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'ISIS Beatle' Aine Davis, 38, appears in UK court charged with terrorism offences
11 August 2022, 07:15 | Updated: 11 August 2022, 11:40
A British man accused of being the fourth member of the 'ISIS Beatles' has appeared in a UK court charged with terrorism offences.
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Aine Leslie Davis, 38, of no fixed address, spoke briefly to confirm his name and date of birth when he appeared at Westminster Magistrates Court on Thursday, wearing a grey long-sleeve T-shirt and grey trousers.
Davis, originally from west London, was arrested at Luton Airport on Wednesday evening after being deported to England by Turkish authorities, the Crown Prosecution Service said.
On Thursday he was charged with various terrorism offences under sections 15, 17 and 57 of the Terrorism Act, 2000, the Metropolitan Police said, following an investigation by its Counter Terrorism Command.
He has been charged with possession of a firearm for terror purposes, and two charges relating to funding terrorism, after a friend allegedly tried to take 20,000 euro to Syria.
The charges relate to alleged offending in 2013 and 2014.
He did not enter any pleas to the charges and was remanded into police custody. He will next appear at the Old Bailey on September 2 for a pre-trial hearing.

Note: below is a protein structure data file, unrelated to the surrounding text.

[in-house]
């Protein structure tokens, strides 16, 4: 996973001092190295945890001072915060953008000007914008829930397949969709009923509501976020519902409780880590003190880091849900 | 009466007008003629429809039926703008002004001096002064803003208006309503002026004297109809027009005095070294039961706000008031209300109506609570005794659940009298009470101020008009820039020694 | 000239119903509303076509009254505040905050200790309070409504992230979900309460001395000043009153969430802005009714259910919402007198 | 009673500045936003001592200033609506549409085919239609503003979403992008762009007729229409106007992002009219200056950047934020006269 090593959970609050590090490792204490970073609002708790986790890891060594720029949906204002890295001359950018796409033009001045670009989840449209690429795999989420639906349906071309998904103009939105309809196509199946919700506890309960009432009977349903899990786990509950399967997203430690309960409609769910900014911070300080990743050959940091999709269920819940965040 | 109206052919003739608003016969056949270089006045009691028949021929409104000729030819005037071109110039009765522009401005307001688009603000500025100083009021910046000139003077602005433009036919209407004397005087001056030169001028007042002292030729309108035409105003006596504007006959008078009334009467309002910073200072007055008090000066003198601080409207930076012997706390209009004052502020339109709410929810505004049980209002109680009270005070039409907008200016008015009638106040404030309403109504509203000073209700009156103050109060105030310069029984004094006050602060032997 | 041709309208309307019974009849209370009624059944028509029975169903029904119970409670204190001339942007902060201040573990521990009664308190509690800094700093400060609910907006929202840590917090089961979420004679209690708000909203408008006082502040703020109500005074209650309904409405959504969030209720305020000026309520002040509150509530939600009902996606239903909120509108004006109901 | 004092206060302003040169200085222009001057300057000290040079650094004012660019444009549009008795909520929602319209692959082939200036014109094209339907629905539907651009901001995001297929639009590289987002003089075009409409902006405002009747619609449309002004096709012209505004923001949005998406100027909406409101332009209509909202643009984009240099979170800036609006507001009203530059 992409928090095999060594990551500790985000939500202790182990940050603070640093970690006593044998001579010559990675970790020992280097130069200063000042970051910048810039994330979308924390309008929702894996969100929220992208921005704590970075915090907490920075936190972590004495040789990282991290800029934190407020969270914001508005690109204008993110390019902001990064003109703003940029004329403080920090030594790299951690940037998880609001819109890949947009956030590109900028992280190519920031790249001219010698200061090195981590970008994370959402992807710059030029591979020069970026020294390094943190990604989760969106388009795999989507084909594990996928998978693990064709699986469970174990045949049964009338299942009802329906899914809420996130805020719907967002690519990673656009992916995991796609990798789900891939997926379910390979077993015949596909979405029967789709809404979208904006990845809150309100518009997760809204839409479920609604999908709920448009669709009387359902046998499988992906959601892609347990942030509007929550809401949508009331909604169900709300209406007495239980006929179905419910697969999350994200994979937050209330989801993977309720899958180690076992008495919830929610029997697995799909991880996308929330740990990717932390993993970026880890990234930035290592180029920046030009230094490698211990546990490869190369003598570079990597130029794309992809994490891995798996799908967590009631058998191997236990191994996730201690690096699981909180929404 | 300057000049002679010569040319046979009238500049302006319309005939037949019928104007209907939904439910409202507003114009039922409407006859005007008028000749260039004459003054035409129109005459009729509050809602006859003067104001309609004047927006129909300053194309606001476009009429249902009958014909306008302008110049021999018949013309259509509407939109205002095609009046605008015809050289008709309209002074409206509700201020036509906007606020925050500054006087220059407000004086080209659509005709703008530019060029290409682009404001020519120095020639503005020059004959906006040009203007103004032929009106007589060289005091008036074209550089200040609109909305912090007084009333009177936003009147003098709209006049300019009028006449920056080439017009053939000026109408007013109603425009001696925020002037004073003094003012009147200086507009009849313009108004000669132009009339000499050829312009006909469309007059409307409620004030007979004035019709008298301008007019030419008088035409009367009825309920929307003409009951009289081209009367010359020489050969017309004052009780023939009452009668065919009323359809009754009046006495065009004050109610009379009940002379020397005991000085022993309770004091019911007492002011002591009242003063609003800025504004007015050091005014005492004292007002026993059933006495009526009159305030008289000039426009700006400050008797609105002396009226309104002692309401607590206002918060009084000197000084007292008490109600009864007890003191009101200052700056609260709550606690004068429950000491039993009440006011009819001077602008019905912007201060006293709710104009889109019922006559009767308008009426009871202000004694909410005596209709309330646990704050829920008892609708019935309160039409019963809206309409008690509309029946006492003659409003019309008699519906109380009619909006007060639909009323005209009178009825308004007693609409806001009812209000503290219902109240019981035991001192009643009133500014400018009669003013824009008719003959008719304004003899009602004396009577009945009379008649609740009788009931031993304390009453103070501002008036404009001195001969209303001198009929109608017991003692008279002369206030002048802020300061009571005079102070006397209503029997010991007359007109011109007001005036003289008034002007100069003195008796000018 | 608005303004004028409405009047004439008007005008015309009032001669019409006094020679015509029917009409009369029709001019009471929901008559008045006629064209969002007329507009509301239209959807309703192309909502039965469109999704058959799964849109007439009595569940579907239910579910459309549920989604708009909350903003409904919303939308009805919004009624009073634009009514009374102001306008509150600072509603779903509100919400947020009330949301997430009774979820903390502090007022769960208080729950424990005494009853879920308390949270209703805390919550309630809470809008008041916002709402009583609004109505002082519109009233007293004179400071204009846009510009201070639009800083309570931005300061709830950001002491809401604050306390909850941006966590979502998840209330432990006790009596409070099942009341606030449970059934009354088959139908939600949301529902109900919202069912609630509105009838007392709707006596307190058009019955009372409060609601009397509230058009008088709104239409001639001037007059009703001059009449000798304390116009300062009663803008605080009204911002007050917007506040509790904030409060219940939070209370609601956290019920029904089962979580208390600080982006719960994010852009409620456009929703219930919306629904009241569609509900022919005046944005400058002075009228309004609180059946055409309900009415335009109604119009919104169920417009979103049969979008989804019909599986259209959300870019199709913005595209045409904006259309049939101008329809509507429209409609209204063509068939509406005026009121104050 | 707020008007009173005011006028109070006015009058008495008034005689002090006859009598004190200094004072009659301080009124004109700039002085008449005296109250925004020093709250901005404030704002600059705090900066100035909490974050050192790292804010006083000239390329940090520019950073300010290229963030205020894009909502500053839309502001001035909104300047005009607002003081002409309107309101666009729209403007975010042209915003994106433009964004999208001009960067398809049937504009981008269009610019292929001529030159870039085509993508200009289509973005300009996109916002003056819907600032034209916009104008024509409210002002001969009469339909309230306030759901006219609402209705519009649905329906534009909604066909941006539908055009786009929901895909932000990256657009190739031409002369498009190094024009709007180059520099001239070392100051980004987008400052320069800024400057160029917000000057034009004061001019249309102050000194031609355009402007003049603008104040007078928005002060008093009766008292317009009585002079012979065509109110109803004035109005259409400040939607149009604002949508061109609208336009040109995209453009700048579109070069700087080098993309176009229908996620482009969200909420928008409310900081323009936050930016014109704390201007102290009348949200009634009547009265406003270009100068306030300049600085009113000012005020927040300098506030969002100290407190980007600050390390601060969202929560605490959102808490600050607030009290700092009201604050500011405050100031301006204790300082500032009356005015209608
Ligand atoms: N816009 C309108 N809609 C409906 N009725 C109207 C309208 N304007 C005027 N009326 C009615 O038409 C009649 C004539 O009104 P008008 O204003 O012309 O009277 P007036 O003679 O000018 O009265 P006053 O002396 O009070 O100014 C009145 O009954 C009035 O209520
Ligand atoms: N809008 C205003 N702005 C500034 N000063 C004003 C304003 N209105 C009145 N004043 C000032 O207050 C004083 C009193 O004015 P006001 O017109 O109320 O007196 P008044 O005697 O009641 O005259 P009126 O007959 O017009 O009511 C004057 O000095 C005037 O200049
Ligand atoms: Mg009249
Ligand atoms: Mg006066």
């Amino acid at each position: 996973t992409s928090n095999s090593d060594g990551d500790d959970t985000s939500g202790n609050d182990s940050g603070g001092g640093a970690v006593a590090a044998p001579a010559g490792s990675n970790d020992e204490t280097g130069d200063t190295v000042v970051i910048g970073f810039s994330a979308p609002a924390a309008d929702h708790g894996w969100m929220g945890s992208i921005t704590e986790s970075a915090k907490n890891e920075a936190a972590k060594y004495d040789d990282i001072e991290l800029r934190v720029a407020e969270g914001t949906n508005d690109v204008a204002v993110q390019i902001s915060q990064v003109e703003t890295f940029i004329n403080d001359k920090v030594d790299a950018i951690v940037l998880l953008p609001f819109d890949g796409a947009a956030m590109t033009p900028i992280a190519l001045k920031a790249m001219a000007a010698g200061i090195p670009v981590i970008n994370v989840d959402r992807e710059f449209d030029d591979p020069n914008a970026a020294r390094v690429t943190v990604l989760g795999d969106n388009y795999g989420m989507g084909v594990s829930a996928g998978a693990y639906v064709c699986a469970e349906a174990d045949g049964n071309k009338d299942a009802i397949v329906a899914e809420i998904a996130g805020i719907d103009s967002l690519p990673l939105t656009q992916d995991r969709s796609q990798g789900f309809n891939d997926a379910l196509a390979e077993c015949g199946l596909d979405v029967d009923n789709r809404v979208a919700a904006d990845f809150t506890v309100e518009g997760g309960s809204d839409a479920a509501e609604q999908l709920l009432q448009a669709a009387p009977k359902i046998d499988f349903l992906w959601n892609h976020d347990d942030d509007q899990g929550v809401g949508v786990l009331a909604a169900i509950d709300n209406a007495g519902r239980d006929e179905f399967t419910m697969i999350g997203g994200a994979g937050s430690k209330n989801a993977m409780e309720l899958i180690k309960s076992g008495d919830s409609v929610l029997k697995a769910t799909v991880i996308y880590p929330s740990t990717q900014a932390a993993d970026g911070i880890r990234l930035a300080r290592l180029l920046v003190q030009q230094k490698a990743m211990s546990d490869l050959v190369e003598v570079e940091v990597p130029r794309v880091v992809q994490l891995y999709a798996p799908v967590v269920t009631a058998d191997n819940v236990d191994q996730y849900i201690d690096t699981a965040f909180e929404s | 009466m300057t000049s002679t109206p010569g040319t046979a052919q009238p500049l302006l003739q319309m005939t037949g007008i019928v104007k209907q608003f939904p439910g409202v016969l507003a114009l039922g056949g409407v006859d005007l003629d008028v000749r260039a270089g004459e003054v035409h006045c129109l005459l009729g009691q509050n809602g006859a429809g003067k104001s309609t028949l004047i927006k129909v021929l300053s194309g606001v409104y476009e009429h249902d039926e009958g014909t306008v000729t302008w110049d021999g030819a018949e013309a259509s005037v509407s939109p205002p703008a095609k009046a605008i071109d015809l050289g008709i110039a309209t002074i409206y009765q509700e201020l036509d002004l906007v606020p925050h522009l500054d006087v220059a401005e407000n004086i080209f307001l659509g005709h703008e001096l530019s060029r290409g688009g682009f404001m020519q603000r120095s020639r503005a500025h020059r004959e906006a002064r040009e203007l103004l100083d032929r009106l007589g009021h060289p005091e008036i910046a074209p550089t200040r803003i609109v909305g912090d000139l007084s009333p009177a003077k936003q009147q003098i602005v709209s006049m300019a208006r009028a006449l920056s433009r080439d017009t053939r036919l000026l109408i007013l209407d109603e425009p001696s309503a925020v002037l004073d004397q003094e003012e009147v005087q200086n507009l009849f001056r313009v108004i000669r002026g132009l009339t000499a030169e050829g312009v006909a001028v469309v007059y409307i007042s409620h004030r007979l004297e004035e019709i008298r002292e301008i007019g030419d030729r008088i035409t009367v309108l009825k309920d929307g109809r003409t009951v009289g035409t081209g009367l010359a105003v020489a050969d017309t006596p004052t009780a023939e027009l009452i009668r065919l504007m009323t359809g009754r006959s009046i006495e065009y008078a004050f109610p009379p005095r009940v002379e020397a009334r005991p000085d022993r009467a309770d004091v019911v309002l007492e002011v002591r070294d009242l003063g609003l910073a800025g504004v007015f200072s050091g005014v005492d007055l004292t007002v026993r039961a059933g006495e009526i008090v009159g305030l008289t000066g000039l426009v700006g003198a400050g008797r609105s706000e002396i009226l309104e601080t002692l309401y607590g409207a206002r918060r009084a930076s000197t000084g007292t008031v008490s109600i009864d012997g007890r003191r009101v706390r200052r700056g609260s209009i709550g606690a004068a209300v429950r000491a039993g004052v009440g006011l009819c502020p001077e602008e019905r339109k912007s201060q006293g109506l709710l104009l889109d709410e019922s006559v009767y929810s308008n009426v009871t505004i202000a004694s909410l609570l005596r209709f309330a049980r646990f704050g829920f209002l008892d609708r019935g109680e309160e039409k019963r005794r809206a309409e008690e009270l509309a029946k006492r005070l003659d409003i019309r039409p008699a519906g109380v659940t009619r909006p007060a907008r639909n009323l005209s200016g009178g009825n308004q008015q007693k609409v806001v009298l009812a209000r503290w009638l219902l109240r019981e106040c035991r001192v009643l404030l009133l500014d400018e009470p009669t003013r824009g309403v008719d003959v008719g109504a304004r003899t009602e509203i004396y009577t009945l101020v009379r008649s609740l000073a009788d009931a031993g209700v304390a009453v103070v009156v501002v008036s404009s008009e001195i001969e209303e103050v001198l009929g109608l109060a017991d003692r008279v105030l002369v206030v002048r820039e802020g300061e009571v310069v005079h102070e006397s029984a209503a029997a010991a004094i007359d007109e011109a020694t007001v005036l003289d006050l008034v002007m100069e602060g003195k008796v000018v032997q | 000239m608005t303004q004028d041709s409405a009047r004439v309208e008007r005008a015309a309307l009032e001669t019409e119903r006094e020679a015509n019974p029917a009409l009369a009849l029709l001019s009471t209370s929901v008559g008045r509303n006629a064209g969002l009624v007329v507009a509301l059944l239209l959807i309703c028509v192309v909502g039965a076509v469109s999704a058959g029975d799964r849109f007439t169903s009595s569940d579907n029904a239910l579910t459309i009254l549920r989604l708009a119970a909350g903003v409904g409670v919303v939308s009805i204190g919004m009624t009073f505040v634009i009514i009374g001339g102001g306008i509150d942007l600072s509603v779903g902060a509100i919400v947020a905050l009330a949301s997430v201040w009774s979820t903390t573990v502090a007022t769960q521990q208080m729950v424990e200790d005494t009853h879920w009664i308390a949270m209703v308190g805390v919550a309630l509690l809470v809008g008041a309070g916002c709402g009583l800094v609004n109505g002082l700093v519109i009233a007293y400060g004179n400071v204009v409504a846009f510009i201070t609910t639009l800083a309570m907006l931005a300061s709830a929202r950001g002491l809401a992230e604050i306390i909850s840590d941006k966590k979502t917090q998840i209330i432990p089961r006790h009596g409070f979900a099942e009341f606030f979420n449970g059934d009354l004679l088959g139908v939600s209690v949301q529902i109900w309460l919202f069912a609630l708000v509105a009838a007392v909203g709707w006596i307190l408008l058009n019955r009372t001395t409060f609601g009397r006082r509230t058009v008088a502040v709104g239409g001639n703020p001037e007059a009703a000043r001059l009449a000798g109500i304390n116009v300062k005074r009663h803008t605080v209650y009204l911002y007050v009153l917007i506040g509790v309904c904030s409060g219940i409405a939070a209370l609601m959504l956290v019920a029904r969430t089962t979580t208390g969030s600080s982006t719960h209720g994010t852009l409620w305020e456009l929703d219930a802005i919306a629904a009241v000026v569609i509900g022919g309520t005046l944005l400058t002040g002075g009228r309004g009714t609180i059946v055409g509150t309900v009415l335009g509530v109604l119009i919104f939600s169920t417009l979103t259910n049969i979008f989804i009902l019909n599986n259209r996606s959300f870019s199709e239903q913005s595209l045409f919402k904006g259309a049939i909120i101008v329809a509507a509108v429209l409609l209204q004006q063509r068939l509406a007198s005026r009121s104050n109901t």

Islam-convert Davis has previously denied being one of the 'Beatles' - who were given the nickname by western hostages in Syria because of their English accents.
A spokesman for the CPS Special Crime and Counter Terrorism Division said: "The CPS authorised the Metropolitan Police to charge Aine Leslie Junior Davis for terrorism offences in 2014, and after being deported to England by Turkish authorities he has been arrested at Luton airport following his return to the UK.
"Mr Davis, 38, has been charged with terrorism offences and possession of a firearm for a purpose connected with terrorism.
"The Crown Prosecution Service reminds all concerned that criminal proceedings against Mr Davis are active and that he has the right to a fair trial."
US authorities have said the 'Beatles' group killed 27 hostages, beheading several of them.
Videos of the murders were sent around the world, causing outrage.
'Beatles' cell ringleader Mohammed Emwazi, widely known as Jihadi John, was killed in a drone strike in 2015.
Londoner Alexanda Kotey was jailed in the US in April for his part in the torture and murder of American hostages.
His co-defendant, El Shafee Elsheikh, will be sentenced in August for his role in the plot.
A Home Office spokesperson said: "We will always ensure the safety and security of the UK, and will not allow anything to jeopardise this."
"We can confirm that a British national has been deported from Turkey to the UK, but it would be inappropriate to comment further while police enquiries are ongoing."